It’s not a trendy su­per­star, but this work­horse of the herb world is a true Amer­i­can orig­i­nal

Better Nutrition - - CONTENTS - BY KARTA PURKH SINGH KHALSA, DN- C, RH Karta Purkh Singh Khalsa, DN- C, RH, spe­cial­izes in Ayurveda and herbal­ism, and has more than 40 years of ex­pe­ri­ence in holis­tic medicine. Visit him on­line at kp­khalsa. com.

Soothe Anx­i­ety with Skull­cap This lesser- known botan­i­cal can of­fer calm­ing re­lief for fraz­zled nerves.

Skull­cap ( Scutel­laria la­t­er­i­flora) has a long his­tory of use in the herbal sys­tems of North Amer­ica, and more re­cently, in Europe. Its other com­mon names— hel­met flower, hood­wort, and Quaker bon­net— give you an idea what the flower looks like. As a mem­ber of the mint fam­ily, skull­cap is found in the rich woods and moist soils of North Amer­ica— from New­found­land to Bri­tish Columbia and south to Ge­or­gia and Cal­i­for­nia. But although it’s a mint, it has a bit­ter taste, and isn’t par­tic­u­larly aro­matic.

Skull­cap has a cool­ing, dry­ing en­ergy, and its aerial parts ( leaf, stem, and flower) have a va­ri­ety of uses in herbal medicine. The Chero­kee and Iro­quois na­tions used skull­cap tea to stim­u­late de­layed men­stru­a­tion. The Eclec­tics, the dom­i­nant herbal legacy in 1800s Amer­ica, ex­ten­sively wrote about, and co­pi­ously em­ployed, skull­cap for a wide range of is­sues. It was used by 19th­cen­tury herbal­ists to treat a con­di­tion that to­day we might call fi­bromyal­gia ( mus­cle, lig­a­ment, and ten­don pain). It was once known as “mad dog skull­cap” and was his­tor­i­cally used to treat ra­bies.

Skull­cap Stud­ies Are Im­pres­sive

To­day, skull­cap is best known as a safe, re­li­able, mild seda­tive that ex­cels in re­liev­ing anx­i­ety, neu­ral­gia, and in­som­nia. It treats high blood pres­sure, pre­men­strual syn­drome, ten­sion headache, and mus­cle spasm. Some con­tem­po­rary herbal­ists also use it to con­trol Brax­tonHicks con­trac­tions dur­ing late preg­nancy.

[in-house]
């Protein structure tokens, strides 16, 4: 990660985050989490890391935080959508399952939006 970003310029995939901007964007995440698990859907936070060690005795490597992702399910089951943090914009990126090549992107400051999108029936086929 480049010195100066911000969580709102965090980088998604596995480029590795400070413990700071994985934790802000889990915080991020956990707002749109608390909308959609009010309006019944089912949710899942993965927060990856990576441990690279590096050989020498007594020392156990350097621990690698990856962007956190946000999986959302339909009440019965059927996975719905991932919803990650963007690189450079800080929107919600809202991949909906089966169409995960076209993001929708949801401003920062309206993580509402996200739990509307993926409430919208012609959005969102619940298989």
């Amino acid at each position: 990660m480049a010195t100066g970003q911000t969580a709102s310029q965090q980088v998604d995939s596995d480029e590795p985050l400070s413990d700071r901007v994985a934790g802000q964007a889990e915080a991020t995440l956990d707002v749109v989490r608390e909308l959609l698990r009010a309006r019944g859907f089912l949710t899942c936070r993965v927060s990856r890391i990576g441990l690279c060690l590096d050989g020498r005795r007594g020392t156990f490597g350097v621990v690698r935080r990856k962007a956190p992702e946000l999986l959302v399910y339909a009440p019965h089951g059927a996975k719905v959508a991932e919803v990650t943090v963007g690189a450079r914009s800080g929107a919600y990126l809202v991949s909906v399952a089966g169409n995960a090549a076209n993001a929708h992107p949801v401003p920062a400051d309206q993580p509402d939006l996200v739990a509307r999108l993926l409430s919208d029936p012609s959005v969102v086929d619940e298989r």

One re­cent study found that rats ex­hib­ited less anx­i­ety af­ter a dose of skull­cap. And a dou­ble- blind, cross­over hu­man study of 15 women and 4 men, aged 20– 70 years, found that, in healthy sub­jects, skull­cap “demon­strated note­wor­thy anx­i­olytic ef­fects.” An­other study in 2014 found that, in healthy peo­ple, skull­cap sig­nif­i­cantly en­hanced over­all mood with­out a re­duc­tion in en­ergy or cog­ni­tion.

Skull­cap also serves as a nerve tonic and tis­sue re­ju­ve­na­tor, and many re­cent sci­en­tific pa­pers have found it to be pro­tec­tive for nerve tis­sue. In ad­di­tion, it seems to have a pro­tec­tive ef­fect on the liver, as well as an­ti­cancer ac­tiv­ity. These qual­i­ties sug­gest that skull­cap could be ef­fec­tive for seizure and move­ment ( chorea) dis­or­ders, in­clud­ing a va­ri­ety of twitches, ticks, and tremors, for which it has been used for cen­turies.

A study pub­lished in Phy­tother­apy Re­search found that ro­dents prone to seizures that drank wa­ter con­tain­ing skull­cap ex­tract were seizure- free, while the con­trol group con­tin­ued to have seizures.

Skull­cap’s calm­ing ac­tion is thought to be mainly due to its an­ti­spas­modic con­stituent scutel­larin, a flavonoid gly­co­side. An­other con­stituent, the flavonoid baicalin, is known to bind to the GABAA re­cep­tor, a se­dat­ing neu­ral re­cep­tor sen­si­tive to many se­dat­ing drugs, in­clud­ing Val­ium.

How Much & What Form to Take

Skull­cap is avail­able in teas, cap­sules, tablets, and tinc­tures. For a tea, start with 10 grams of the dry herb. In­fuse the chopped dry leaves, strain, and drink. Use sev­eral small doses through­out the day for anx­i­ety, or the en­tire dose at bed­time for in­som­nia. In tinc­ture form, the equiv­a­lent dose is 8 tsp. Fresh herb tinc­tures are strongly pre­ferred.

His­tor­i­cally, skull­cap’s ef­fec­tive­ness has been en­hanced when com­bined with va­le­rian, chamomile, pas­sion­flower, and ver­vain, so it shows up in many com­bi­na­tion for­mu­las for sleep and anx­i­ety.

There’s not enough in­for­ma­tion on the phar­ma­co­log­i­cal ac­tiv­ity and tox­i­c­ity of skull­cap to com­ment on its use dur­ing preg­nancy and lac­ta­tion; how­ever, no spe­cific con­traindi­ca­tions have come to light. Mod­ern mid­wives some­times use skull­cap for in­som­nia, sci­at­ica, and stress dur­ing preg­nancy.

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